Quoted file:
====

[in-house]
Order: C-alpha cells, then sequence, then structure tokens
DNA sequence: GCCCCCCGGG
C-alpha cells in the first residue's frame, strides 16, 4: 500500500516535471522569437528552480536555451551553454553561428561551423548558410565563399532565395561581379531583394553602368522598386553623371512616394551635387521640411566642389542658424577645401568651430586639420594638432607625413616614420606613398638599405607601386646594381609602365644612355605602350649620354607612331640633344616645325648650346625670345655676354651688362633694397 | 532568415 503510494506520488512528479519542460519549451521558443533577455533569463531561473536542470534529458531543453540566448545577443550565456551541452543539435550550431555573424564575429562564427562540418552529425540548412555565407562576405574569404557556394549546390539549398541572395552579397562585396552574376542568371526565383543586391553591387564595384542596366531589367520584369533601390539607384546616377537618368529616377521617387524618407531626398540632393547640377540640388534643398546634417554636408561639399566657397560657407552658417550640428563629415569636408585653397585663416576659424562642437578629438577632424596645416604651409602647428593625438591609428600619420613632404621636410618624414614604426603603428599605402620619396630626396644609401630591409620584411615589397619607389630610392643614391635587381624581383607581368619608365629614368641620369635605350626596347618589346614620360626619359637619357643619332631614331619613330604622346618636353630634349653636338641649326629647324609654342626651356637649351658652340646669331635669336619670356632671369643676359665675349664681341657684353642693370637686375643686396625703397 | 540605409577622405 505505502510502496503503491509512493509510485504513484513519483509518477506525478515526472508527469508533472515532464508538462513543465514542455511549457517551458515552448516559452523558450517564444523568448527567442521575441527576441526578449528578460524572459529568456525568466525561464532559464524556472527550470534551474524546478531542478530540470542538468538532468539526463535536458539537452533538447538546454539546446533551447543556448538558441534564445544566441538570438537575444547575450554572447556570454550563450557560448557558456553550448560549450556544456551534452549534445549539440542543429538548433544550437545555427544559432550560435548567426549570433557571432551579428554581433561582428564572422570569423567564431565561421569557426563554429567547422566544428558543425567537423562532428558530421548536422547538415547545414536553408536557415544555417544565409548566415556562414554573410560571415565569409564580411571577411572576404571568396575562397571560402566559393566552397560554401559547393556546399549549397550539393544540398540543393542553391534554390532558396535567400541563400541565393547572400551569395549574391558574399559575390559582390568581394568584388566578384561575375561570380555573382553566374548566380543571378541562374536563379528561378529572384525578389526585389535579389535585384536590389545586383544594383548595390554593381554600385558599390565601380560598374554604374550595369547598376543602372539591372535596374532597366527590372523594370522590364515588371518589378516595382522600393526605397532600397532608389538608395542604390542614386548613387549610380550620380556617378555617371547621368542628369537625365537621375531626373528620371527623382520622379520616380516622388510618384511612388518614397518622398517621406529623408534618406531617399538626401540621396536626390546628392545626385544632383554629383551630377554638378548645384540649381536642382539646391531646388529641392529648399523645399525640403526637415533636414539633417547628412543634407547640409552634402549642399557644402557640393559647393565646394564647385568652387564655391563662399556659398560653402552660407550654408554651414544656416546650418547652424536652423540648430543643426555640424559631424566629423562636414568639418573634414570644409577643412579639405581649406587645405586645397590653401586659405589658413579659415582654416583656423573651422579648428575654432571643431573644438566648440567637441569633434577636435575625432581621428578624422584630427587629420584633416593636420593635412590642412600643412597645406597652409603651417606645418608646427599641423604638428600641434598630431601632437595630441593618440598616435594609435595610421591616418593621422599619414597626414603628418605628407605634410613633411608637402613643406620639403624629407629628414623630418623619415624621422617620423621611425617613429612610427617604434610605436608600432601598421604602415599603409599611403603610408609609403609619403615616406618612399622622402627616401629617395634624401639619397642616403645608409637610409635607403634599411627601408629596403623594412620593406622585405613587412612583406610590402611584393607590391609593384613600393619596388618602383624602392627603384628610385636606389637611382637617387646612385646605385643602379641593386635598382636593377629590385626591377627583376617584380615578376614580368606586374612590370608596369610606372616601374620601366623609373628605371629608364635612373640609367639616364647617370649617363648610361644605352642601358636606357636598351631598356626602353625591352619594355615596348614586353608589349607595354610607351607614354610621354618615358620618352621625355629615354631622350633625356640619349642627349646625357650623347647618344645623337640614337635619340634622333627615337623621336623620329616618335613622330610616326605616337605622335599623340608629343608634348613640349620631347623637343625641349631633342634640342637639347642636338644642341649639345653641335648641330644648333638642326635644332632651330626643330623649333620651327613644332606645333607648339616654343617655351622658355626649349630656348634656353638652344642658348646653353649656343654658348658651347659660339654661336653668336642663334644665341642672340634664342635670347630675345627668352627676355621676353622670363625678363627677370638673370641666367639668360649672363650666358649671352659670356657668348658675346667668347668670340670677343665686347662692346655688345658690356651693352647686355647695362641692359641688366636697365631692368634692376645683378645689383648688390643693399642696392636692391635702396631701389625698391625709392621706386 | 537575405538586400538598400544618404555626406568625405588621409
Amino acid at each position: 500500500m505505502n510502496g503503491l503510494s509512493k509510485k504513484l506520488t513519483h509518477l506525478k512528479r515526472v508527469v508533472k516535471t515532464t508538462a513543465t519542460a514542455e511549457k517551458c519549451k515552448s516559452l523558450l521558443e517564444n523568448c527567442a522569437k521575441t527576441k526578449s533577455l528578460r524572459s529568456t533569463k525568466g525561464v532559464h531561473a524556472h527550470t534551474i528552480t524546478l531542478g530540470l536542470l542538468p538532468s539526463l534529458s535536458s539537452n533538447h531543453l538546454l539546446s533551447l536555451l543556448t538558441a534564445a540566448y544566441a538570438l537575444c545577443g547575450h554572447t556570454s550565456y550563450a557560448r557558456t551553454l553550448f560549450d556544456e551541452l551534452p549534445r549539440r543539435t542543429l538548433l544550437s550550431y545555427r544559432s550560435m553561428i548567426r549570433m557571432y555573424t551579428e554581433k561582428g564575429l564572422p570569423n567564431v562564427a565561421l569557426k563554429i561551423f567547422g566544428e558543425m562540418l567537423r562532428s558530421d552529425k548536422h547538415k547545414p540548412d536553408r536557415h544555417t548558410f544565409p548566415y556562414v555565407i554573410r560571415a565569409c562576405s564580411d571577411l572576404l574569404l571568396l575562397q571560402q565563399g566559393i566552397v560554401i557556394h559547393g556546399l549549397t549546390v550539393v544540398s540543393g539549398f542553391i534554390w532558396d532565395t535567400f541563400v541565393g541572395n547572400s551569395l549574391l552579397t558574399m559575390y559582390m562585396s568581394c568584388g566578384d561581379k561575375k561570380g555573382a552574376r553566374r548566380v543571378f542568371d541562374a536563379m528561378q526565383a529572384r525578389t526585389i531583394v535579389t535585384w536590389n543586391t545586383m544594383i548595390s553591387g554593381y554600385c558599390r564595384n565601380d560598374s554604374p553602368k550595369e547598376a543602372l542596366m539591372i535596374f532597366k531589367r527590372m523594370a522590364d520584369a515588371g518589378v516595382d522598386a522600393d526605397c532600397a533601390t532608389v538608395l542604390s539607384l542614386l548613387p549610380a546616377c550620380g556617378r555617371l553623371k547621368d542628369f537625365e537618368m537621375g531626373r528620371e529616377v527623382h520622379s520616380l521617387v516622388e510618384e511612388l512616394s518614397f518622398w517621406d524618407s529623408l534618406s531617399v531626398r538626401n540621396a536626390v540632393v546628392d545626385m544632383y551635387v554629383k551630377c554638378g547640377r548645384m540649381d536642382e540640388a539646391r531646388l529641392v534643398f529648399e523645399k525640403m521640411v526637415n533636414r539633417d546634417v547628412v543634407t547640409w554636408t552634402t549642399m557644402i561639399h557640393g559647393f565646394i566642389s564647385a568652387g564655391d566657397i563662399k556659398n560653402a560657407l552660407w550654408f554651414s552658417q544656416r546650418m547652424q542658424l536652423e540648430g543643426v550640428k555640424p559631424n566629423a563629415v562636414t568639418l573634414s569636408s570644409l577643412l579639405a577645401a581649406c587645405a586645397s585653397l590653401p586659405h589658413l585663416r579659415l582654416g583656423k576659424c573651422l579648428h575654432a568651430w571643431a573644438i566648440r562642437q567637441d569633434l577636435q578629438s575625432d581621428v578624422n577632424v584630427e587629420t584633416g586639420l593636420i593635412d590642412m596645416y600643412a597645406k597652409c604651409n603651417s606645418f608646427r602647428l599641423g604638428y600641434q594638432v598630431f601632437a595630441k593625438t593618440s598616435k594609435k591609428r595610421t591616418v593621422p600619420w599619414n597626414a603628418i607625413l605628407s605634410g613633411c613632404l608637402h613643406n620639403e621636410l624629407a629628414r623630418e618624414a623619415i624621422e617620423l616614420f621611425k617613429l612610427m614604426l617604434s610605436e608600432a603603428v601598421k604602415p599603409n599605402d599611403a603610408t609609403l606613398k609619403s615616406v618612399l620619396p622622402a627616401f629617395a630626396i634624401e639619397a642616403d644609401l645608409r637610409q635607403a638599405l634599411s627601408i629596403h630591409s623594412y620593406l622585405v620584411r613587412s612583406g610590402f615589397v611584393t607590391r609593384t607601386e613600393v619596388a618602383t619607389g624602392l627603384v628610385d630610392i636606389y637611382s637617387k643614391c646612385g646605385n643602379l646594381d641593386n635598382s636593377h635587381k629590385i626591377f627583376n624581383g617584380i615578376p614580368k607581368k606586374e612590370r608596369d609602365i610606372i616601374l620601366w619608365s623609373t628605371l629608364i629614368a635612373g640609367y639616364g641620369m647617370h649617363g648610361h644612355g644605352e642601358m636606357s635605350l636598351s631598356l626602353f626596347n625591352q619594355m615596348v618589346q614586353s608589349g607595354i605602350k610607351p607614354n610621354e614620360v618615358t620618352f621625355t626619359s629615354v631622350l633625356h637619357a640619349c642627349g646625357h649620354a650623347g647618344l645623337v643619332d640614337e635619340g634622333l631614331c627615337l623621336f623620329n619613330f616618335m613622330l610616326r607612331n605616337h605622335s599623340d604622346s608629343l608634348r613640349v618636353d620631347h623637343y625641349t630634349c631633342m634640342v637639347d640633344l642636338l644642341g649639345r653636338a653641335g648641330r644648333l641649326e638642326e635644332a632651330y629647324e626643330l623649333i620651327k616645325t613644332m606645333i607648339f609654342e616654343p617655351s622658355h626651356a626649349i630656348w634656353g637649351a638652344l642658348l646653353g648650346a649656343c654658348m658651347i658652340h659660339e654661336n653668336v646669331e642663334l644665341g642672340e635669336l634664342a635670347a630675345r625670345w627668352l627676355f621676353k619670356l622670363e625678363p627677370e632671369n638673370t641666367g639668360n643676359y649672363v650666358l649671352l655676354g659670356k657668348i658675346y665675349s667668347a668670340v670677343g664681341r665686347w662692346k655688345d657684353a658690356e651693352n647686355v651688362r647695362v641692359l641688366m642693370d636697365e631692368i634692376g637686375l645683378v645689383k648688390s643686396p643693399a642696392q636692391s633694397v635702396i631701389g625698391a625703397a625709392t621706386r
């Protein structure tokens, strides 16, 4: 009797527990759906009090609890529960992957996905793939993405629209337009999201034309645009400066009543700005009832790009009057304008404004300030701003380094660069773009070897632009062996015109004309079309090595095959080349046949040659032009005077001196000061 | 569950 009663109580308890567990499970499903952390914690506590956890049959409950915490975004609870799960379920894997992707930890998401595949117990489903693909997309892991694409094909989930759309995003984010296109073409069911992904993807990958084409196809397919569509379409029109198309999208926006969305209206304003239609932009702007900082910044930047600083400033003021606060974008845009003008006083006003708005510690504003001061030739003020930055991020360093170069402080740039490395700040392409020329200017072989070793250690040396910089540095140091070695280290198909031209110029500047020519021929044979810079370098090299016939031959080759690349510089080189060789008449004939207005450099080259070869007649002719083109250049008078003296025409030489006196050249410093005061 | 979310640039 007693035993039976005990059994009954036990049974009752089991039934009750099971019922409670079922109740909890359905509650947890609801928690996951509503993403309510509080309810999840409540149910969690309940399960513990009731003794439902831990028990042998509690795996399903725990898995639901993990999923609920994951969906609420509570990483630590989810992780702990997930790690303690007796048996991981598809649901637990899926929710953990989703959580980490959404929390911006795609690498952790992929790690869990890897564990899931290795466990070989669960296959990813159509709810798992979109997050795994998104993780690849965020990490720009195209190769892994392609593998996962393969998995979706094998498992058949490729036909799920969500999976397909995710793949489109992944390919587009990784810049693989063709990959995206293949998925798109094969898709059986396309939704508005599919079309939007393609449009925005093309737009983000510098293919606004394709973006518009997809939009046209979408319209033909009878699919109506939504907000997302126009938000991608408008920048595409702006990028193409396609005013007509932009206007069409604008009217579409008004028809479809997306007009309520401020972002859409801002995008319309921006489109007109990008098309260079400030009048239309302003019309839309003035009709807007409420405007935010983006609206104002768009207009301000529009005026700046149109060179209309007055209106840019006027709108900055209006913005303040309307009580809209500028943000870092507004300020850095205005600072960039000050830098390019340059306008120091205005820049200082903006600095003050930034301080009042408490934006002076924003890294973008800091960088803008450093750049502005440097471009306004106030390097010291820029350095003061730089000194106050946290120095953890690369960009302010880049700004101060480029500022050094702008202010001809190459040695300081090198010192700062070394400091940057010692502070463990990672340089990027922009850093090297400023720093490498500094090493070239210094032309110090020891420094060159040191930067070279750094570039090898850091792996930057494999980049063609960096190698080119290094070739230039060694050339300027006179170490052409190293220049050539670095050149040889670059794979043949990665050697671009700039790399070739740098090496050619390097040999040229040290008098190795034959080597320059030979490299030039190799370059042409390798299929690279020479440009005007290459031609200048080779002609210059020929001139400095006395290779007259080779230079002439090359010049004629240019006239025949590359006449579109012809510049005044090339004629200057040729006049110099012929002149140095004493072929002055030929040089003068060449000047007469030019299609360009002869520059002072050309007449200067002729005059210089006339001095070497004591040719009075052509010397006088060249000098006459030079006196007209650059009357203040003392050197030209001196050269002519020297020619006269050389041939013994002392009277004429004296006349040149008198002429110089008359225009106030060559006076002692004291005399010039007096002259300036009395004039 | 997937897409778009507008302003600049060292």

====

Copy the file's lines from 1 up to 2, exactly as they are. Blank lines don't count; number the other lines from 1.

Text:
[in-house]
Order: C-alpha cells, then sequence, then structure tokens